I’m selling a house for the first time and need to choose an estate agent. What do I need to ask, how do I differentiate them and how much trust should I put on the initial pitch they’ll give me?
Estate agents should be masters of sales patter given that’s the whole purpose of their job, so yes, you’re going to be greeted by the same marketing spiel from all of the agents you invite round. But hopefully they’ll be saying all the right things to show they are local experts.
For example, they need to impress you with their local expertise on house prices; do they know about the house down the road that your friend just sold for a price you still can’t quite believe? Do they know what the local buyer demographic is and how your house will appeal? Just don’t bother putting much stock on their claim that they have someone on their books right now looking for just this property; they all say that.
But which local estate agents should you approach? Word of mouth recommendations from friends is a good starting point. But this isn’t a window cleaner – they’ll be selling your biggest asset and you’re paying them thousands of pounds in commission. So do some research yourself. You need to know the facts: how quickly they tend to sell homes like yours, how often they achieve the asking price, and how much they charge. Our EstateAgent4Me tool allows you to compare agents by these performance indicators with the latest data from thousands of websites.
It’s also worth researching how various agents market their properties on Rightmove and Zoopla. Are the descriptions thorough? Are the photos good quality? A good agent will invest in marketing - but make sure the cost of that is not an added extra.
When you know which agent performs best, you need to get at least three of them round to hear how they work and get a valuation. Don’t take the valuation as gospel. Ask each of them to explain how they came to that figure. Some agents will exaggerate to win your business, others will go in deliberately low to make their job easier if they get the listing. Do your own research.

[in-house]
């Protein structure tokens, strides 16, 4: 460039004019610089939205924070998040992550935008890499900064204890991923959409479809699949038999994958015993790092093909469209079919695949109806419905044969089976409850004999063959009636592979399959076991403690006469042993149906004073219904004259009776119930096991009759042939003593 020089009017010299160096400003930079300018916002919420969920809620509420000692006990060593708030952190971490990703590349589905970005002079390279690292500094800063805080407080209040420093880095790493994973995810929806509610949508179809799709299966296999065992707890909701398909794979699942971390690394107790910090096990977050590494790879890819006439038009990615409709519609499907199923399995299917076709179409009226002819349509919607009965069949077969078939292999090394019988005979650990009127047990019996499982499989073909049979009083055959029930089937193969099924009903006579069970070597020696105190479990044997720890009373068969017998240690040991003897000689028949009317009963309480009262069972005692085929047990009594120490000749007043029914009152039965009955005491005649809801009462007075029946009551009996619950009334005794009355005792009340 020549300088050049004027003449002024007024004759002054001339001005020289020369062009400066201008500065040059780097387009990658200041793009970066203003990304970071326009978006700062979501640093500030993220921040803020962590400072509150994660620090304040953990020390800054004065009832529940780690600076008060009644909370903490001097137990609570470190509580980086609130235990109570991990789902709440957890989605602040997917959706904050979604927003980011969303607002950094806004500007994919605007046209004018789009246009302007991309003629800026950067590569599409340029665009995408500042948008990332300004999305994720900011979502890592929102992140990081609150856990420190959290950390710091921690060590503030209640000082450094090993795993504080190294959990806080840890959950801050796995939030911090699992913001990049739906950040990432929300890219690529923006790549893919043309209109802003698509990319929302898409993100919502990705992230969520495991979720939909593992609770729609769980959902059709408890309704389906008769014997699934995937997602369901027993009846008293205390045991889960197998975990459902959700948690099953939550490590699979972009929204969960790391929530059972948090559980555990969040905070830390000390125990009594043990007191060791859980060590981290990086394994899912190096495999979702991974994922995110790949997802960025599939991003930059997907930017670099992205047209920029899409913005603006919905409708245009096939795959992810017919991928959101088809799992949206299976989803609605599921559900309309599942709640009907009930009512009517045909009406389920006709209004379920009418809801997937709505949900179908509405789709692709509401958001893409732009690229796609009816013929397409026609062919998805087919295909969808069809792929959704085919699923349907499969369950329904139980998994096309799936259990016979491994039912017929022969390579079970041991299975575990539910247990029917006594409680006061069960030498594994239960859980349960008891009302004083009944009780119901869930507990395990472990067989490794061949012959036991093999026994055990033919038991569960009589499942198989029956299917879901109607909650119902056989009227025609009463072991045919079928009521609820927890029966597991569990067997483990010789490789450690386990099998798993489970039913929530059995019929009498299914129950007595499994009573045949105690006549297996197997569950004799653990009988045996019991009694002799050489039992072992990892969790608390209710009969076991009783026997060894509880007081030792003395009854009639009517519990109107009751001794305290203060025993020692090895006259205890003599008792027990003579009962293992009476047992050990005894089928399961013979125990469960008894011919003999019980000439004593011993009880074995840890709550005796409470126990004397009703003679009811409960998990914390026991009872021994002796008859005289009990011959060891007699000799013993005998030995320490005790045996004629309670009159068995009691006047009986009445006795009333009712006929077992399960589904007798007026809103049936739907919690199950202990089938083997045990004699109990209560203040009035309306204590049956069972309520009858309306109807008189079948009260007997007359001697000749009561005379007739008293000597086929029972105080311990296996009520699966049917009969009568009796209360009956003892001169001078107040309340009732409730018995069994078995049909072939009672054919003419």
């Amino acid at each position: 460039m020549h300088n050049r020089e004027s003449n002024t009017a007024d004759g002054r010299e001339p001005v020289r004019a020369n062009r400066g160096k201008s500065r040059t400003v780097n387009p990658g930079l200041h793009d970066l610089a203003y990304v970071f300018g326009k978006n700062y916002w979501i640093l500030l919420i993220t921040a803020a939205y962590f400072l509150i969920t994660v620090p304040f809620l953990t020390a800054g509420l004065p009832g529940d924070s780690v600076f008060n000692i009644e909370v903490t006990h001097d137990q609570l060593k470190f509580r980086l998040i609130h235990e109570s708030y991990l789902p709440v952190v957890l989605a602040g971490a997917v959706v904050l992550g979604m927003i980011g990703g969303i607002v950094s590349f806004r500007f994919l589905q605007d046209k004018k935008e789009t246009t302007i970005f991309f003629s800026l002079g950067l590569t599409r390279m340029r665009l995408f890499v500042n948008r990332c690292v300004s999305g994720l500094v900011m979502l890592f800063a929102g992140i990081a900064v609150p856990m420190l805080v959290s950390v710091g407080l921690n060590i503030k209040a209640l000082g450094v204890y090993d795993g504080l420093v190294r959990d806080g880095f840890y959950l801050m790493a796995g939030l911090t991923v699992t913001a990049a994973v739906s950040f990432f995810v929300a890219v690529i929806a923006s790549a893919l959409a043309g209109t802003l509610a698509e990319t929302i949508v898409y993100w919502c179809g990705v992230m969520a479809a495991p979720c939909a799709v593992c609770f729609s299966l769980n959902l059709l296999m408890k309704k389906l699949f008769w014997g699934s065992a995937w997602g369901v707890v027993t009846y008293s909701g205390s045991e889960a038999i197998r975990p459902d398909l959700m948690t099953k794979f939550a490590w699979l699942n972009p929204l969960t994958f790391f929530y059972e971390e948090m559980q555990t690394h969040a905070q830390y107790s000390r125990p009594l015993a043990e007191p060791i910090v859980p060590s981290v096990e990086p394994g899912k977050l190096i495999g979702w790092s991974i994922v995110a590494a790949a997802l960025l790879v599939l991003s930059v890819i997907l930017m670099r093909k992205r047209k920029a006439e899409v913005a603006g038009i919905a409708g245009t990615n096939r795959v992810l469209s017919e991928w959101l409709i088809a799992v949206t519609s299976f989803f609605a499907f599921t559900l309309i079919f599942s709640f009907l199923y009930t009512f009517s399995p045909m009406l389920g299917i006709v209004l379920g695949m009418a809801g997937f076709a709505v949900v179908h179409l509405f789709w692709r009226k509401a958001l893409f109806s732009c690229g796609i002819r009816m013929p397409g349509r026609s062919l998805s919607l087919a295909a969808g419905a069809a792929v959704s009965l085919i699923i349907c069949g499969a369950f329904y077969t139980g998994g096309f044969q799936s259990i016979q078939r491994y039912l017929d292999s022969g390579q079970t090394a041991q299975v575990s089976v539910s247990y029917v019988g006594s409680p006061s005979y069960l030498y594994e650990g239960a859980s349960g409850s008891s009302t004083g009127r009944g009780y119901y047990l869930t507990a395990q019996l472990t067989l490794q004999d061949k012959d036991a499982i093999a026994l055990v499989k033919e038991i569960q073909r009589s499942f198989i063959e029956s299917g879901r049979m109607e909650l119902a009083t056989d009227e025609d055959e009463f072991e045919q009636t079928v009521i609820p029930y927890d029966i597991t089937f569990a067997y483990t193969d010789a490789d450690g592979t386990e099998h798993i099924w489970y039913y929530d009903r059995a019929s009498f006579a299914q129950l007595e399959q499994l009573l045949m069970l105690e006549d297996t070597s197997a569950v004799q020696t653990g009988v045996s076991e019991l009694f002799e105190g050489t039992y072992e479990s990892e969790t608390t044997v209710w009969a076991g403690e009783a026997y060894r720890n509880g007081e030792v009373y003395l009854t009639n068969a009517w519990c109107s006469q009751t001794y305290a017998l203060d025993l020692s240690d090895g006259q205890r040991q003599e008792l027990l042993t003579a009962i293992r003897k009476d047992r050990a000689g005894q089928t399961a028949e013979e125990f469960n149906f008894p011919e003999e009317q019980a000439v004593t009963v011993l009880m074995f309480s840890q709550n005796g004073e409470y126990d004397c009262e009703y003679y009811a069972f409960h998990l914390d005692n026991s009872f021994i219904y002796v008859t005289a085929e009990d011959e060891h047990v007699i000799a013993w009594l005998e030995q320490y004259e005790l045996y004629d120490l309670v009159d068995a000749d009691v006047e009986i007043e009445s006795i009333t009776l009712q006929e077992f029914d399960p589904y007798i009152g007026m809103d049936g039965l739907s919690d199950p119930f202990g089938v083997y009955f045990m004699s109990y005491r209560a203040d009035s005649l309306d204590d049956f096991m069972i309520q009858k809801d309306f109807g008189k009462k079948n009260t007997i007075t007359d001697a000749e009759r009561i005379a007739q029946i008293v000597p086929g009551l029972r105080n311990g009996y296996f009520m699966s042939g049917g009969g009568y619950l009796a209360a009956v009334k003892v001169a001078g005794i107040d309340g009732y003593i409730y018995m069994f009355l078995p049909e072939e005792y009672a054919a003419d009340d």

Crucially, ask to look at their terms and conditions. What tie in period do they offer? We would never recommend signing any contract that ties you to an agent for any more than six weeks.
Find out what their typical commission is and compare that with others. Estate agents normally charge between 1% and 2.5% +VAT for a sole agency agreement. Negotiate the commission down. If you’re still not comfortable with a commission payment because it feels like too much money for the service you’ll be getting, consider an online agent. These agents tend to charge a flat fee instead, but the cheapest deals mean you pay up-front. You can compare online agents for free using our tool.
For more information read “We used online estate agents and saved thousands”
Check out their opening hours. Far too many agents are closed evenings and weekends - the times when most people are house hunting!
Think about how involved you want to be with viewings. Some agents will handle all viewings for you, others will want you to show prospective buyers around.
Ask how they will market your property. If they are a member of On The Market, the industry owned portal, they will only be able to list the property on either Rightmove or Zoopla. If you want your home on both, make sure they’re not an On The Market member - online agents are not allowed to join On The Market.
Finally, think about which of the shortlisted agents you get on with and trust. Having a rapport with your agent makes the selling process much, much easier!
Paula Higgins is chief executive of property help portal, the HomeOwners Alliance and is one of the organisation’s co-founders.